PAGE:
I am a home developer, and my chemistry of choice has always been Kodak HC110. Like Ilford's HP5+ film, HC110 is an extremely versatile tool, and using this film/developer combo unlocks an infinite array of possibilities of contrast control for achieving the perfect negative. This is especially true for push processing HP5+ to the extremes at iso 3200. With the HC110 syrup at the strongest ratio of 1+15, a 9.5 minute developing time was necessary. I always refer to Ilford's film developing chart to reference times, and have made little to no personal modification to any of the times published on this chart. After developing for 9.5 minutes, I stop the film in Ilford Ilfostop at 1+19 for 1 minute, then fix the film using Ilford Rapid Fix at 1+4 for 6 minutes. Washing the film is done using a 5/15/25 method of filling the tank, inverting 5 times, rinse, repeat 15 times, rinse, repeat 25 times. Finally, a drop of PhotoFlo is used in the final rinse to help the film dry spotless, and then subsequently hung to dry for approximately 2 hours before I cut the film for scanning and then into archival storage sleeves.
What about printing?
Absolutely! I've been an active darkroom printer for a few years, using an Omega D2 enlarger with a diffuser light source in my home darkroom setup. This diffuser light source offers noticeably longer print exposure times than traditional enlarger light sources, allowing more time for creativity in dodging and burning when exposing the print.
Which paper did you use and what was your printing process?
I printed this image on my absolute favourite photo paper, Ilford MGFB Classic Matt. 'Classic' is the best way to describe this paper, it's wonderful surface texture and lack of glare lends the image a stunning, truly 'classic' look. The Matt finish renders beautiful tones across the spectrum, but what I most appreciate about the tonal scale is how this paper handles the blacks, appearing almost a deep charcoal-grey instead of pure black. Very pleasing.
My darkroom printing process has always been to use Multigrade filters for split-grade printing, where a balance of low and high contrast filtration is used across multiple exposures to achieve my envisioned tonal rendition of the print. Being that night photographs are naturally very high contrast, especially since this negative was pushed to iso 3200 and developed using a high-ratio 1+15 dilution, I knew that contrast control would be essential in printing the negative. After a series of test strips to evaluate the desired exposure and contrast, the print was made by exposing 20 seconds through a #0 filter, and 7 seconds through a #4.5 filter. No dodging or burning was used in the print. The chemistry process I use is 90-seconds development in Ilford Multigrade Developer 1+9, then 15-seconds stop in Ilfostop 1+19, then 60-seconds fix in Ilford Rapid Fix 1+4. Washing is performed for 30 minutes in running water, then hung to dry.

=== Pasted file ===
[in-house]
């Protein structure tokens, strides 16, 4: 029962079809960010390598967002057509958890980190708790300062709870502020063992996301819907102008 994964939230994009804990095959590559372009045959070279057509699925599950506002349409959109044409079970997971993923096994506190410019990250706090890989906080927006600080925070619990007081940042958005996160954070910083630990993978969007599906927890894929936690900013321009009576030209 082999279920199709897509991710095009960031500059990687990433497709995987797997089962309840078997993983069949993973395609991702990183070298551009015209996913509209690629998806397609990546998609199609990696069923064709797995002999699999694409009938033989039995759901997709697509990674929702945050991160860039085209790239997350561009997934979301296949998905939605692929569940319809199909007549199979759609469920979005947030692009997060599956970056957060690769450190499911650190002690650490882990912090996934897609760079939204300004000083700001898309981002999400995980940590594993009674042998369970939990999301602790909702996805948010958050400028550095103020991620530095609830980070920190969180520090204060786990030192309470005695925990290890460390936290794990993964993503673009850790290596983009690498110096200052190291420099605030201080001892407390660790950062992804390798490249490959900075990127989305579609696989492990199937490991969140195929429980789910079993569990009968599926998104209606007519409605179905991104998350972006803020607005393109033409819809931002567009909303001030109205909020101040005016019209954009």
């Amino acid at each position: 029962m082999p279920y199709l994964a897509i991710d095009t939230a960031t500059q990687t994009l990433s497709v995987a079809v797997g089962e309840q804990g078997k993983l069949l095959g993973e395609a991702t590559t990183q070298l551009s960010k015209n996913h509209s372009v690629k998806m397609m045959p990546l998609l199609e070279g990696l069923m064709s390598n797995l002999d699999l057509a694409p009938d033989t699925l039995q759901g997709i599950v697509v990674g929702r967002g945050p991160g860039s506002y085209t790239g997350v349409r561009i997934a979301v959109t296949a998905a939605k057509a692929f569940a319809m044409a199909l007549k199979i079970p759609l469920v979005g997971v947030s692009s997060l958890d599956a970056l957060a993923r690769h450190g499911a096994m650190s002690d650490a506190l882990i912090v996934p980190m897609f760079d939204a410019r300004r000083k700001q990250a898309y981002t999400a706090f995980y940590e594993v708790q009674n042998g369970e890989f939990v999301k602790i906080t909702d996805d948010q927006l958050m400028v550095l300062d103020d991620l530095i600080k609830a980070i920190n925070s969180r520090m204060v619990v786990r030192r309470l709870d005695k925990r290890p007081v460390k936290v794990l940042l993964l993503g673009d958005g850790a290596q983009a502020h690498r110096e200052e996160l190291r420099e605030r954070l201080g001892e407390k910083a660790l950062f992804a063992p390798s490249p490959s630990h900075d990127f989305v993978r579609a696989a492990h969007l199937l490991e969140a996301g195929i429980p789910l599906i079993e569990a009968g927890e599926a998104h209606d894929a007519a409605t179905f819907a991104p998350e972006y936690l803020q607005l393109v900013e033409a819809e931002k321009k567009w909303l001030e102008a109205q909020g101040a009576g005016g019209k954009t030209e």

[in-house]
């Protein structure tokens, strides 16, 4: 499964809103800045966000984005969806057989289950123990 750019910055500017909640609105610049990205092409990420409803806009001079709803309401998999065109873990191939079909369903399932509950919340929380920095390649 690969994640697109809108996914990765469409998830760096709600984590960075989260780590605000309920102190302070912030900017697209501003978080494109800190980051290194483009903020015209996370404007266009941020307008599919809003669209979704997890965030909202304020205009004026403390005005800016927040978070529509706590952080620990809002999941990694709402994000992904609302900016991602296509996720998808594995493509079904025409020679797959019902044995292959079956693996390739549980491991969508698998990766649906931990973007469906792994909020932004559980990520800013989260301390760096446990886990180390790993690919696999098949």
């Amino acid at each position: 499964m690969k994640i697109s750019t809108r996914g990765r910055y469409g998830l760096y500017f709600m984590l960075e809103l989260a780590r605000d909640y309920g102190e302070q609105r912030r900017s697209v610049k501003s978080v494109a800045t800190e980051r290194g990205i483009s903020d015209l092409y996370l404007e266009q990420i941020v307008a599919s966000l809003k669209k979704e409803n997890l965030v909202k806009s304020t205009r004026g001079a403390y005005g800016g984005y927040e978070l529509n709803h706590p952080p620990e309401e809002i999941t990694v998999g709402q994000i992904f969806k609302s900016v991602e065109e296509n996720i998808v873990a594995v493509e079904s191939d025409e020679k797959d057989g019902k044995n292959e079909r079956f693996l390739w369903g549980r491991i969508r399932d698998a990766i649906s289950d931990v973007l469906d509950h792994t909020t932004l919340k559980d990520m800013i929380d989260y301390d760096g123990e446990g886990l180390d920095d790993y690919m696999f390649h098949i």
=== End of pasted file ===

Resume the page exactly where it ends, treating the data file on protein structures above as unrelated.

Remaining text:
After drying, I re-wet the print for 2-3 minutes, and finally tone it with Kodak Rapid Selenium Toner at 1+9 dilution for 5 minutes. Many practices call for toning immediately out of the fixer, however I do not like the red-purple color shift that occurs with KRST in this sequence. I have found that after washing the fixer out, drying, re-wetting, and then toning, the color shift that occurs is subtle and cool, not intensively red-warm. I prefer the cooler shift, as well as the subsequent increase in density (dmax) and archival properties achieved from the Selenium toner. The density increase plays very well with MGFB Classic Matt's tones. After toning, another 30-minute wash is undertaken, and the print is hung to dry in it's final state, ready for mounting, framing, and presentation.
About The Author
My name is Jamie Fitzel, I am a pilot in the Canadian Arctic and a practitioner of black & white film processing and wet printing. One of the major elements that drives me to photography is the never-ending discovery. Travelling and exploring to discover iconic landscape subjects. Experimenting to discover the perfect developer ratio. Printing to discover the perfect paper. Photography to me, is considerably about chasing that element of discovery, whether it’s found in my studio, a hundred miles away, or just outside my front door.
Originally from the central Canadian Prairies in southern Saskatchewan, I now reside in Norman Wells, Northwest Territories, at the Arctic Circle flying airplanes into the remote desolate wilderness, providing the lifeline that connects the few remaining small communities isolated at these extreme northern reaches of the Boreal Forest. As you can probably imagine, living in the arctic affords some breathtaking photographic opportunities in this epic vastness of a region virtually untouched by mankind.